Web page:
By Jessica Duchen

The mystery of Beethoven's lost love – Immortal Beloved.

Friday, 15 November 2019

State of play...

Dear friends and supporters,

Welcome to the latest Friday update on IMMORTAL. News of the book continues to be excellent - funding now stands at 101 per cent and it is lovely to note that new pledges have arrived every single week since launch. Do note, please, that just because the 100 per cent mark has been reached, the fundraising drive is not actually finished. Any monies over and above the target level are extremely useful, helping to fund, for example, matters like a suitable image from a picture library for the front cover (these can cost a good bit). 

(Above: the Immortal Beloved letter itself)

This book is turning into a humdinger. I am about 4/5 of the way through the first draft, but about 50,000 words over our suggested target length. One kind supporter said to me "Take as many words as you need," but I reckon the trick is not to take more than you need. At second draft stage I'll spend a lot of time pruning it back (working over Christmas, anyone? I am), but even after that I doubt that this will be a slender volume you can slip into your back pocket for a bus journey. A book concerning the explosion of 19th-century romanticism deserves a 19th-century scale.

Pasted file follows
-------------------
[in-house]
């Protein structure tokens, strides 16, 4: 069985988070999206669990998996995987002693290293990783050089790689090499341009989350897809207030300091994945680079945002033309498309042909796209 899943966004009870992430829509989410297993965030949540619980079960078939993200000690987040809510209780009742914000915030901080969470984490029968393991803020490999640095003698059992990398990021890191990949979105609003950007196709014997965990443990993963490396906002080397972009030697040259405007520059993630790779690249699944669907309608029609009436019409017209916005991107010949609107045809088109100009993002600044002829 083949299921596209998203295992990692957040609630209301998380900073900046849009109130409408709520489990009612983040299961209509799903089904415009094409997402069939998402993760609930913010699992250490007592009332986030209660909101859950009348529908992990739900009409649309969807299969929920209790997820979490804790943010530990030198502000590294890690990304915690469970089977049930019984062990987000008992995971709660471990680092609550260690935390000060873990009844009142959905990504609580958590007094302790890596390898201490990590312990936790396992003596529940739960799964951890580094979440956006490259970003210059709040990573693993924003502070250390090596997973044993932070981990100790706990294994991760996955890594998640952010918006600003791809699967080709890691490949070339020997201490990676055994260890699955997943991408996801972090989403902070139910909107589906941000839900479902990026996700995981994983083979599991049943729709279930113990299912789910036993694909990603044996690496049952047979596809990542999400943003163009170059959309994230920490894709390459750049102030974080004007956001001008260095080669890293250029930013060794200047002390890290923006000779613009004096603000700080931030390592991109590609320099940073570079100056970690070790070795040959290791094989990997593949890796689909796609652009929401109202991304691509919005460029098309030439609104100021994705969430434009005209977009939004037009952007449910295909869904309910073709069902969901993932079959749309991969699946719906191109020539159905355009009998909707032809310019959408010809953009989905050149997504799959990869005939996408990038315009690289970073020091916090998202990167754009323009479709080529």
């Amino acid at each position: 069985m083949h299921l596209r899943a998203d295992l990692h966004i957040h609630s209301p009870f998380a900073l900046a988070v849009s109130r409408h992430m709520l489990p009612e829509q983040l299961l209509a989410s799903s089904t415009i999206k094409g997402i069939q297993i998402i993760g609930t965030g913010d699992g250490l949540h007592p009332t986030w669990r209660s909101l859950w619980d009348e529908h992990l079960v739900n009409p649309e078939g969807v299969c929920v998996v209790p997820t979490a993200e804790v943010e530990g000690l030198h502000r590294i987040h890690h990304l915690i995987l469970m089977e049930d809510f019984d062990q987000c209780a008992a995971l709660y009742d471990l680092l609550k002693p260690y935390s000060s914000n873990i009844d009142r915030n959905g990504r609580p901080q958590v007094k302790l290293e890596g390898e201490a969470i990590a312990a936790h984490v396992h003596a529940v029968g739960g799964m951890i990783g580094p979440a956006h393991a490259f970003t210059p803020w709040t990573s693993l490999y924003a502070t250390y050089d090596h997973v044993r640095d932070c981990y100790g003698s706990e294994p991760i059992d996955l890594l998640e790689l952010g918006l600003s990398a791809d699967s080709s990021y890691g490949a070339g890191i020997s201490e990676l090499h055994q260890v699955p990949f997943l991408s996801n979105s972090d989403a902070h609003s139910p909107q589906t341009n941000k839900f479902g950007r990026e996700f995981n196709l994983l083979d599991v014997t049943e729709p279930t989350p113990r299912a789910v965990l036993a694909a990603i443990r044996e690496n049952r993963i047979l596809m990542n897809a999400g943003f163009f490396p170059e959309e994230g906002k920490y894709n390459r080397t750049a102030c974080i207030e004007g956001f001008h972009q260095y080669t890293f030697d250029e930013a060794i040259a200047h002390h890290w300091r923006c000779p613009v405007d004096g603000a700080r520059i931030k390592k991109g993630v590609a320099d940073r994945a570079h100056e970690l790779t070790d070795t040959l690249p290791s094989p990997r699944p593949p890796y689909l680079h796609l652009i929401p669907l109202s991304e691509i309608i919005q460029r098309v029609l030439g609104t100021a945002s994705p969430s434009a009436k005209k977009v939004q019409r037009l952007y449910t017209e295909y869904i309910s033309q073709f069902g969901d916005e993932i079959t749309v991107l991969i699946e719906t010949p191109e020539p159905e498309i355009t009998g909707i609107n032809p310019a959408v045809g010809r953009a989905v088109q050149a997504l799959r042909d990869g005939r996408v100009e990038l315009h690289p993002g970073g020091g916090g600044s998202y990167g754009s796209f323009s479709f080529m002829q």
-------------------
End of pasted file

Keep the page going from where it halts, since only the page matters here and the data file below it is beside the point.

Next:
I'm also working gradually on plans for a narrated concert based on IMMORTAL. My pianist colleague Viv McLean and I will be performing this from next May - dates to follow - and there is also a chamber version involving a singer, a pianist, and a string quartet - with some exciting concerts in the pipeline. This script is going to need one heck of a lot of work, and there is a heap of music to choose from. The awkward thing about Beethoven is that everything is good and most of it is relevant (with the exception of some commercial crap he wrote around the time of the Congress of Vienna, but never mind that).

Word has seeped out, too, that I'm living and breathing Beethoven at the moment, so I have some commissions for articles. Here's one, from Universal's Udiscovermusic website, introducing the piano sonatas; more will be out here and elsewhere in due course...

Next, imminent dates for your concert diaries: the Budapest Festival Orchestra and its condutor Iván Fischer are coming to London for a series at the Barbican in which they will perform all the piano concertos with Sir András Schiff. The first two concerts are on 29 and 30 November and also include generous portions of Dvorák alongside, respectively, "Luigi"'s fourth and fifth piano concertos. I'll be at the second of these - do drop me a line if you're coming along and have a chance to say hello.

Perhaps the best news of all is that even after months of total immersion, I am still madly in love with this composer and his music. Here is a favourite of mine to brighten a cold, wet Friday - performed in a gloriously old-fashioned, big-hearted, long-breathed way by the Vienna Philharmonic and Leonard Bernstein in 1978 in Vienna's Musikverein. Enjoy.

Love and best wishes,

Jessica x

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